Aga Khan University and Partners Launch Landmark Study to Help Kenya Meet Maternal/Child Health Goals — AKDN Press Release

First Lady and Princess Zahra Aga Khan inaugurate a landmark Kenya Countdown to 2015 Country Case Study Report

Aga Khan University, Kenya’s Ministry of Health and a group of partners launch the Kenya Countdown to 2015 Country Case Study, one of the most detailed analyses to date of Kenya’s progress in reducing maternal and child deaths. Photo: AKDN


Nairobi, Thursday, April 28, 2016 – Aga Khan University, Kenya’s Ministry of Health and a group of partners launched the Kenya Countdown to 2015 Country Case Study today, one of the most detailed analyses to date of Kenya’s progress in reducing maternal and child deaths.

The study provides policymakers, health care providers and the public with a roadmap that can guide efforts to accelerate improvements in maternal and child health and achieve the new targets in the Sustainable Development Goals by 2030. The launch was attended by the First Lady of the Republic of Kenya, Her Excellency Margaret Kenyatta, and Princess Zahra Aga Khan.

H.E Margaret Kenyatta congratulated the Aga Khan University and its partners, saying that “it is forums such as these that provide us stakeholders the opportunity to reflect on the challenges faced, refine our shared strategy, and renew our collective commitment to saving lives of mothers and children.”

“Kenya has a great opportunity today,” said Princess Zahra Aga Khan.  “A great opportunity to build a wonderful health system for Women and Children. To do so, as we heard, it will be essential to build an extensive system, which is an appropriate system, a hub-and-spoke system, a health system that focuses on the continuum of care from village-level provision of primary care to high quality sub-county and county hospitals and then on up to referral and teaching hospitals.”

Kenya posted significant improvements in maternal and child health from 2003 to 2014, saving more than 53,000 lives and creating a foundation on which it can build over the next 15 years. But it did not meet Millennium Development Goals 4 and 5, which called for reducing the mortality rate for children under 5 by two-thirds and reducing the maternal mortality rate by three-quarters between 1990 and 2015. Kenyan child mortality over this period fell by 50 percent, and maternal mortality by 26 percent.

In a notable bright spot, Kenya is on track to meet the child mortality target in the Sustainable Development Goals, if the current rate of reduction holds. But meeting the targets for newborn and maternal deaths will require significant improvements. Newborn deaths would need to decline at double the recent rate, and maternal deaths at more than four times the recent rate, to achieve the goals. The Sustainable Development Goals were adopted by world leaders in September 2015 to replace the Millennium Development Goals and guide global efforts through 2030 to end poverty, improve health, fight inequality and injustice, and tackle climate change.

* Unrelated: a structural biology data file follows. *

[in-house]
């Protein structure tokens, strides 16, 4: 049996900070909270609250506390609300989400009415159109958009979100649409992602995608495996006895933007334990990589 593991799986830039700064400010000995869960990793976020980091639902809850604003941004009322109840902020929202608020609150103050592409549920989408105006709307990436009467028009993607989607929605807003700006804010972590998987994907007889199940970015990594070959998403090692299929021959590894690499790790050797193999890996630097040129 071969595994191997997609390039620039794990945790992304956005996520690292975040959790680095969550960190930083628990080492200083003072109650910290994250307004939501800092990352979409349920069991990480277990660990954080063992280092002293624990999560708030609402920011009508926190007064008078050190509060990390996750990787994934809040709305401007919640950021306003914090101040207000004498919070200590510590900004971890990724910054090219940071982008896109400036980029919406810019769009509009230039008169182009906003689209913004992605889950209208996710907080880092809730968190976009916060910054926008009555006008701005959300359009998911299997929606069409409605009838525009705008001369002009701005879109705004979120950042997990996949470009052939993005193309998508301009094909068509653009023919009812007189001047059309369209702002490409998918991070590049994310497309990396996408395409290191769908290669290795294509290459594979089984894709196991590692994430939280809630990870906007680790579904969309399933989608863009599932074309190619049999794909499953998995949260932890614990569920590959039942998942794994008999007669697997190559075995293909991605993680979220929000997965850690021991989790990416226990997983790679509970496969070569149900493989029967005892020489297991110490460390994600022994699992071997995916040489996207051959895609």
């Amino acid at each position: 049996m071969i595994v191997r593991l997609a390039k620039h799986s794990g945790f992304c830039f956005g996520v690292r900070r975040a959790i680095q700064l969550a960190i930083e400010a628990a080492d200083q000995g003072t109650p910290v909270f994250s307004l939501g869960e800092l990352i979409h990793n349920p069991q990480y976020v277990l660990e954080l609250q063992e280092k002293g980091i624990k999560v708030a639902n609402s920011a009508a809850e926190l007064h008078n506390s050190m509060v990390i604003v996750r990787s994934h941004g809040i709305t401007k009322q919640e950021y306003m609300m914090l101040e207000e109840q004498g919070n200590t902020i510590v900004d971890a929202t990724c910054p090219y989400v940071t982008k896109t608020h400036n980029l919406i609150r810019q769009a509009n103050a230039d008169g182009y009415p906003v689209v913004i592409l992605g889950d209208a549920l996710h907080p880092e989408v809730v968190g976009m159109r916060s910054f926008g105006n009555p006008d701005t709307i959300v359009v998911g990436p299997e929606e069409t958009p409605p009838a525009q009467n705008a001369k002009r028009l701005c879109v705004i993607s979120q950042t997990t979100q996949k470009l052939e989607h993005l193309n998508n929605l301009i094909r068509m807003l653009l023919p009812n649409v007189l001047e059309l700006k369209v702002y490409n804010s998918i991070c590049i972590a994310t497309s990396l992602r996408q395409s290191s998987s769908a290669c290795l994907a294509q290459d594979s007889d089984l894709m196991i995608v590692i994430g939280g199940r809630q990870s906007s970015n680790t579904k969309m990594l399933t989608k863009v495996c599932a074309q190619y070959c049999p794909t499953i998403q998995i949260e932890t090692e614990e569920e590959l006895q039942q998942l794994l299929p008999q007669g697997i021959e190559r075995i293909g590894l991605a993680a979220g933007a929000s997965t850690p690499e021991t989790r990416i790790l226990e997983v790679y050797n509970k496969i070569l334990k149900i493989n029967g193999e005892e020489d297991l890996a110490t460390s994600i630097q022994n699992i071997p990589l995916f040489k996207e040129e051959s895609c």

The study was a collaborative effort led by Aga Khan University and the SickKids Centre for Global Child Health of Toronto, with key contributions by experts from the Ministry of Health, the University of Nairobi and the FCI Program of Management Sciences for Health. Funding for the study and its dissemination was provided by the U.S. Fund for UNICEF and the Partnership for Maternal, Newborn and Child Health, through grants from the Bill & Melinda Gates Foundation and the Government of Canada, respectively.

“This landmark study can be a catalyst that sparks action and guides collaborative efforts that prevent tragic and avoidable deaths of mothers and children,” said AKU Professor William Macharia, co-Principal Investigator of the study and Chair of the Department of Paediatrics and Associate Dean of Research, East Africa. “Now it’s up to all of us to work together, build on Kenya’s positive momentum, and make sure that every mother and every child has a chance to lead a healthy life.”

“The data and analysis this study contains both illuminate the past and shine a bright light that shows us the way forward,” said Dr. Zulfiqar Bhutta, co-Principal Investigator of the study, Founding Director of the AKU Centre of Excellence in Maternal and Child Health and co-Director of the SickKids Centre for Global Child Health in Toronto.

Key actions recommended by the Case Study include:

  • Strengthening the health system in order to improve access to and delivery of services, especially those pertaining to care and management around labor and delivery.

  • Scaling up community-level interventions to close the child-maternal/neonatal gap in health outcomes, improve equity and accelerate progress toward the 2030 targets.

  • Increasing the focus on poor, least educated and rural women, with a particular emphasis on the North Eastern, Eastern, northern Rift Valley and Coastal regions.

  • Addressing the unmet need for youth-friendly adolescent sexual and reproductive health services and programmes.

  • Continuing to reduce out-of-pocket costs for reproductive, maternal, newborn, child and adolescent health services, and increasing investments in maternal and neonatal health.

  • Strengthening implementation of evidence-based interventions and development of innovative strategies, such as community-based outreach programmes, to reach those at the greatest risk and in the greatest need.

  • Renewing commitment and ensuring accountability through transparent monitoring and evaluation schemes.



Read full on:  AKDN Press Release



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